5. Jeremy Lin: 32.71 PlayRtg

28 of 32

    Points Per Game: 14.4

    Assists Per Game: 5.8

    Turnovers Per Game: 3.6

    Field-Goal Attempts Per Game: 10.5

    Free-Throw Attempts Per Game: 5.1

    Usage Rate: 30.3 percent

     

    The sample size is still small, but Jeremy Lin is having a ridiculous season, and the hype is quite justified. Keep in mind that this is with his numbers for the season as a whole and not just while he's been a starter.

    I unfortunately can't calculate his exact PlayRtg since he's become a starter because I can't calculate his usage rate for a single stretch of games without doing way more work than I have time to do, but I can estimate and use an identical 30.3 percent usage rate with the changed numbers. Something tells me that his usage rate has actually been higher than that, though, so his actual PlayRtg may be elevated as well.

    With averages of 22.4 points, 8.8 assists, 6.1 turnovers, 16.5 field-goal attempts and 7.4 free-throw attempts per game and the given usage rate of 30.3 percent, Lin's PlayRtg would be 32.21 and he'd only fall down behind Chris Paul.

    It just goes to show that when you're heavily used and make contributions in all areas, having a lot of turnovers per game isn't necessarily that bad of a thing.

4. Russell Westbrook: 33.62 PlayRtg

29 of 32

    Points Per Game: 23.5 

    Assists Per Game: 5.5

    Turnovers Per Game: 4.2

    Field-Goal Attempts Per Game: 18.9

    Free-Throw Attempts Per Game: 6.0

    Usage Rate: 33.1 percent

     

    And now we get to the player who started this entire analysis: Russell Westbrook.

    As you can see by his ranking, assist-to-turnover ratio clearly isn't the only thing that matters when looking at a point guard's playmaking ability. In fact, Westbrook actually has a worse assist-to-turnover ratio than any other starting point guard in the NBA, just barely nudging out Brandon Knight for the ignominious title.

    But Westbrook's efficiency from the field and heavy usage in the offense of the Oklahoma City Thunder easily make up for his shortcomings in that not-so-important area.

    Just for kicks, though, let's use Westbrook's assist and turnover numbers from last season: 8.2 and 3.9 per game, respectively. That would give the floor general a PlayRtg of 37.52 and make him the best playmaking point guard in the league with room to spare.

3. Deron Williams: 34.04 PlayRtg

30 of 32

    Points Per Game: 22.2

    Assists Per Game: 8.2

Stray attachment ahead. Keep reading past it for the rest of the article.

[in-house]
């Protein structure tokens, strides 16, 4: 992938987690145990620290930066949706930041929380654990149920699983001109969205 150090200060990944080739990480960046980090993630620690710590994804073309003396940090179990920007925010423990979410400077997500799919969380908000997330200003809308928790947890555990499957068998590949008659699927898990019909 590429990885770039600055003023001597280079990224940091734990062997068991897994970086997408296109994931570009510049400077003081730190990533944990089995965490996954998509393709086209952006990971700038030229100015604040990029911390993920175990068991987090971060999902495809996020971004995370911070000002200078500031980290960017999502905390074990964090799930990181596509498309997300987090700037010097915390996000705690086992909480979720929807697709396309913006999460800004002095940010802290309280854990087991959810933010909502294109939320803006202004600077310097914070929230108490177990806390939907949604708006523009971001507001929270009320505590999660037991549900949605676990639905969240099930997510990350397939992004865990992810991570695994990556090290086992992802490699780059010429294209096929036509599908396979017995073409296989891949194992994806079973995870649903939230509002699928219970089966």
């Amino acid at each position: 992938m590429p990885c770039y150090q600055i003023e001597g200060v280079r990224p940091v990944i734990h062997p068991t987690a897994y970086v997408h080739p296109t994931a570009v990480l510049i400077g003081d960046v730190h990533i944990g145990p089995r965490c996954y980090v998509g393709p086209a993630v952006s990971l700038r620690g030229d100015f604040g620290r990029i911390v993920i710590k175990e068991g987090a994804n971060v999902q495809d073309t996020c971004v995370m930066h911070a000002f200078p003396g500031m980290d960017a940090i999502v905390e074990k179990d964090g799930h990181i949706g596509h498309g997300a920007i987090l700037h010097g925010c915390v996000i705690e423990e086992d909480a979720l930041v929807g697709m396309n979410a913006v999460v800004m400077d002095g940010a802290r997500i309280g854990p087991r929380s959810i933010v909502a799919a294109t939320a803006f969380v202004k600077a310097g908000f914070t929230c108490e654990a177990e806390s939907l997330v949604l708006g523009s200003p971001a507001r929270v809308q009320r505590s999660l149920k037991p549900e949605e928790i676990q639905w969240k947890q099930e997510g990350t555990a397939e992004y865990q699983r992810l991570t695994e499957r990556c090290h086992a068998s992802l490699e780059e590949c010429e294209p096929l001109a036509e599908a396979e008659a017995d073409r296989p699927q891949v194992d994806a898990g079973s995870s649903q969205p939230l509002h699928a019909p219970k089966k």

Turnovers Per Game: 4.2

    Field-Goal Attempts Per Game: 18.0

    Free-Throw Attempts Per Game: 5.8

    Usage Rate: 30.7 percent

     

    Deron Williams is the unstoppable force that is keeping the New Jersey Nets afloat, and he's being rewarded for it here.

    Williams isn't used quite as much as Russell Westbrook is, and he has the same number of turnovers as the Oklahoma City Thunder's point guard, but he averages 8.2 assists, which leaves good ol' Russ in the dust. That's good for D-Will, because he definitely couldn't leave Westbrook in the dust in a footrace.

    He's still working to overcome an early-season shooting slump, and his shooting percentage is up to 41.3 percent from the field. Once that elevates, so too will his ranking as a playmaker.

2. Tony Parker: 34.19 PlayRtg

31 of 32

    Points Per Game: 19.4

    Assists Per Game: 8.1

    Turnovers Per Game: 2.6

    Field-Goal Attempts Per Game: 16.0

    Free-Throw Attempts Per Game: 5.6

    Usage Rate: 28.4

     

    If I was able to cast a vote for NBA MVP, Tony Parker would be second on my ballot through the first half of the season. LeBron James is the clear front-runner thanks to both the Miami Heat's gaudy record and the unbelievable statistics he's putting up, but Parker has been playing out of his mind this season.

    The French point guard has kept his team in the mix in a tough Western Conference despite the absence of Manu Ginobili for most of the season and a Tim Duncan that is decidedly less effective than he has been in years past. That, combined with the sensational numbers he's produced, would earn him my runner-up vote.

    Parker isn't used as heavily as the last two players I looked at, but his 8.1 assists and 2.6 turnovers per game clearly stand out. He actually has the third-best assist-to-turnover ratio in the league, trailing only Jose Calderon and Chris Paul.

1. Derrick Rose: 34.92 PlayRtg

32 of 32

    Points Per Game: 21.8

    Assists Per Game: 7.7

    Turnovers Per Game: 2.9

    Field-Goal Attempts Per Game: 17.0

    Free-Throw Attempts Per Game: 5.8

    Usage Rate: 29.0 percent

     

    I was a bit relieved to see my spreadsheet spit Derrick Rose's name out at the top of the list because if anyone else had appeared here, I would have been forced to seriously question the validity of the metric I came up with.

    After all, Derrick Rose passes the eye test as the league's best playmaker at the point guard position, and the numbers sure seem to back it up.

    Rose is a fantastic scorer who shoots efficiently from inside the three-point arc and at the free-throw line. But that's not enough for the reigning MVP, who dishes out 7.7 assists per game as well and also manages to minimize his turnovers despite a high usage rate.

    The Chicago Bulls point guard literally has every tool that you could ask for in a playmaker—and that's why he's at the top of the rankings.